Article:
HELICOPTER WRAP UP

Well time to wrap up. Bringing it full circle, i would like your response to one thing i had meant to include in this helicopter discussion, which is that isn’t the traditional view of a helicopter parent someone who hovers over their young children, like not letting them climb trees and sheltering them and such? i’ve seen this, and i’m not this. 

my kids are natural risk takers. most kids are, but even their teachers give them special credit for this. probably after they scaled the wall of the school and needed the security guards to get them down because they were too high for the teachers. or when one of them removed the stinger from a bee … and stung another kid with it, just to see what would happen. 

you ever read Calvin and Hobbes?  That calvin is just like my kids. they love his antics. i think it’s a great parenting book for getting inside the mind of a young boy.

we play with tools. we explore foreign countries. we make fires in the fire pit and cook with hot pans and cut with real scissors. 

is there anything i’m missing in this helicopter idea?

 I think that covers the traditional view of helicopter parenting at a younger age. I think it looks different as the kids get older, like, in terms of overseeing their grades. I’ve heard stories from teachers having to discipline the child, and the parent comes in and defends and believes what the kid does, without listening to the teacher.

Do you mean the Calvin and Hobbes comic books? Or is there a different book. I’ve read the comics.

A good parenting book to read, kind of in line with what we’ve been talking about, would be The Gardener and the Carpenter. I haven’t read it yet, but read the description on what it’s about.

Oh I wasn’t looking for anything. I think I just wanted to express a distinction between hovering over a kid on the playground and wanting them to go to college or setting expectations for grades. I don’t lump those together as the same type of thing. 
What you’re describing is extreme to me. I’d be the opposite — the student is responsible for his grades and I’d normally side with the teacher. My view would be to help the kid with study habits if needed, but it’s up to them to do the work. 

I could be wrong but do you think you are lumping all these things together as helicoptering? 

Yes, I’m lumping them together, but it’s just a bit different as they get older.

END OF BLOGCHAT … who won the debate?

   

5 Replies to “The Helicopter Parenting Paying For College FINAL SHOWDOWN (or, Part 3)”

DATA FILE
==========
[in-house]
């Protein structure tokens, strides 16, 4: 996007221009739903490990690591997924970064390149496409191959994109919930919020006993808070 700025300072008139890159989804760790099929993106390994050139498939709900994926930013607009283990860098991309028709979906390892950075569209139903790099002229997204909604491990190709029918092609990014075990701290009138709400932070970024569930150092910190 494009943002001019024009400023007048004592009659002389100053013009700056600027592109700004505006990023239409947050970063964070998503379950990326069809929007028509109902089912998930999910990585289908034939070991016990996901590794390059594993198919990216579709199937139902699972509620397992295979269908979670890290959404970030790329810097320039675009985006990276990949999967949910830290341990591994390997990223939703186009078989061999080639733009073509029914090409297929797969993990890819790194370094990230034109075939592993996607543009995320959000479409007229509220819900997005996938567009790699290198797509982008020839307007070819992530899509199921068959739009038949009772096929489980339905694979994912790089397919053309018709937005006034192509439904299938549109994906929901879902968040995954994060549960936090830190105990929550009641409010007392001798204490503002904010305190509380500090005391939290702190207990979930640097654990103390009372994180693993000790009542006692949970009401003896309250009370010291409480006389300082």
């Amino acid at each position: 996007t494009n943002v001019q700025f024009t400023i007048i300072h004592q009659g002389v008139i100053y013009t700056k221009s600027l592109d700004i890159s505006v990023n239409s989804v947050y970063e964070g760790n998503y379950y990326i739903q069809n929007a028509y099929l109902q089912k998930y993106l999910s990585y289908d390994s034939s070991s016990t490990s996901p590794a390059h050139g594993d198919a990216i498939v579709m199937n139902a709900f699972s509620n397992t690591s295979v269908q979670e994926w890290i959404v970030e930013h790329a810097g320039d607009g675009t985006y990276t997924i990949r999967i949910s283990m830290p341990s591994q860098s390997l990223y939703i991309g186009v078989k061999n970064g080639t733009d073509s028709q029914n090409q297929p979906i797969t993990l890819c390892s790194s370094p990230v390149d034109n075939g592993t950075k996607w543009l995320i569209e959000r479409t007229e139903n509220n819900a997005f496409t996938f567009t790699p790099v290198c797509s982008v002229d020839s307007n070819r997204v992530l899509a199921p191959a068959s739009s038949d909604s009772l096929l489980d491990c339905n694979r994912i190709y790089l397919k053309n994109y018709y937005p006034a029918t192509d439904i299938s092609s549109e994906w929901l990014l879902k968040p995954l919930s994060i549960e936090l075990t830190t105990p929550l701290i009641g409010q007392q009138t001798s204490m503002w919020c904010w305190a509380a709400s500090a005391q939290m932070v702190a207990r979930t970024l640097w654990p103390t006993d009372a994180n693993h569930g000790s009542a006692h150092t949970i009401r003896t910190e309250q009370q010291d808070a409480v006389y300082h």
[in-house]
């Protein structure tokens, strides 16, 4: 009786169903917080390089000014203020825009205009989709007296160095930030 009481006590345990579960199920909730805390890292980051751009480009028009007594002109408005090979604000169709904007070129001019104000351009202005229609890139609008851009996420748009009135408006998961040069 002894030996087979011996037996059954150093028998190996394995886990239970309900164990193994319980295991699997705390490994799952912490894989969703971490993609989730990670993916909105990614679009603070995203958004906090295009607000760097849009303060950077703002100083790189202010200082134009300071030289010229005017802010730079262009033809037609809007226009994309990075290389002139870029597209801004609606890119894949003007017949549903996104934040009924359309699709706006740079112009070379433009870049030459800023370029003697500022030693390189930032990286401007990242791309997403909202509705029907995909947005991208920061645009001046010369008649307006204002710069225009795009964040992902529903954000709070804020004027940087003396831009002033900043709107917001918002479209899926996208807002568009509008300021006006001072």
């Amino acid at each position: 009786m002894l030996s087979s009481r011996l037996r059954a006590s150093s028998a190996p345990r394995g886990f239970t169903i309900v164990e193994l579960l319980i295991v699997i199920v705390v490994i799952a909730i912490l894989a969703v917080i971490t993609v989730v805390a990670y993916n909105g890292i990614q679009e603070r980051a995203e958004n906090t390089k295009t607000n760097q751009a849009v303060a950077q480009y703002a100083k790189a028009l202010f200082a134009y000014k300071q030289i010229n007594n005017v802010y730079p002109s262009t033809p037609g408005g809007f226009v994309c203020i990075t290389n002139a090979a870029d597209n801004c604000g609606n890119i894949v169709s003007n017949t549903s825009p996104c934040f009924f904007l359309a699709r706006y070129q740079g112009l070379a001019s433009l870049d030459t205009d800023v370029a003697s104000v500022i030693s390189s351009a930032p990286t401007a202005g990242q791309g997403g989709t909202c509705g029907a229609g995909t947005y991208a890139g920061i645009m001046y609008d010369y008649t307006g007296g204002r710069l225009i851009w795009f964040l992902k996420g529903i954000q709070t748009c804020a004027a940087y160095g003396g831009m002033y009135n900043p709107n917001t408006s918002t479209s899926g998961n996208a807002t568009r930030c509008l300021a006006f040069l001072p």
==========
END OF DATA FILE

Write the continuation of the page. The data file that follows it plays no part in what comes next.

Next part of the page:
1. I guess it all boils down to whether someone values self-determination or not. I equate it with true freedom, and the absence of control over my decisions.

    As it pertains to kids, they are a parent’s responsibility until they are adults, so by definition lack self-determination until the time they can be on their own. All a parent can do is maximize their chances of becoming self-sufficient, assuming of course that’s their core value to begin with.

    Thanks for another fun exchange!
    Max Your Freedom recently posted…Why you’re not being Promoted at WorkMy Profile

    1. I guess where I end up is that a parent could practice all the methods of encouraging independence, autonomy, and self-sufficiency … and still help pay simply to avoid debt. Money doesn’t need to enter the philosophical realm — money won’t crack the books and won’t write the papers. It’s a transaction to avoid student loans. Right?
      Rich @ pennyandrich.com recently posted…Rich’s Plan To Build A Generational Family Legacy. Uh, Yeah, In 3 Easy Steps!My Profile

  2. I think it’s really interesting that you all are cousins but have such divergent views. I wonder if your other cousins have weighed in to share their points of view. It’d be interesting to hear what all of them thought about this as well 🙂

    1. Good point — well when it comes to the value of higher ed, I’m not sure where the entire extended family comes out, but I can say in my family (6 kids), we all have advanced degrees (Master’s minimum) and have careers, autonomy, etc. It doesn’t lead to perfect happiness but takes a lot of misery off the table.
      Rich @ pennyandrich.com recently posted…Are Stocks In A Bubble? And Why Do Engineers Retire Early? — Rich’s RamblingsMy Profile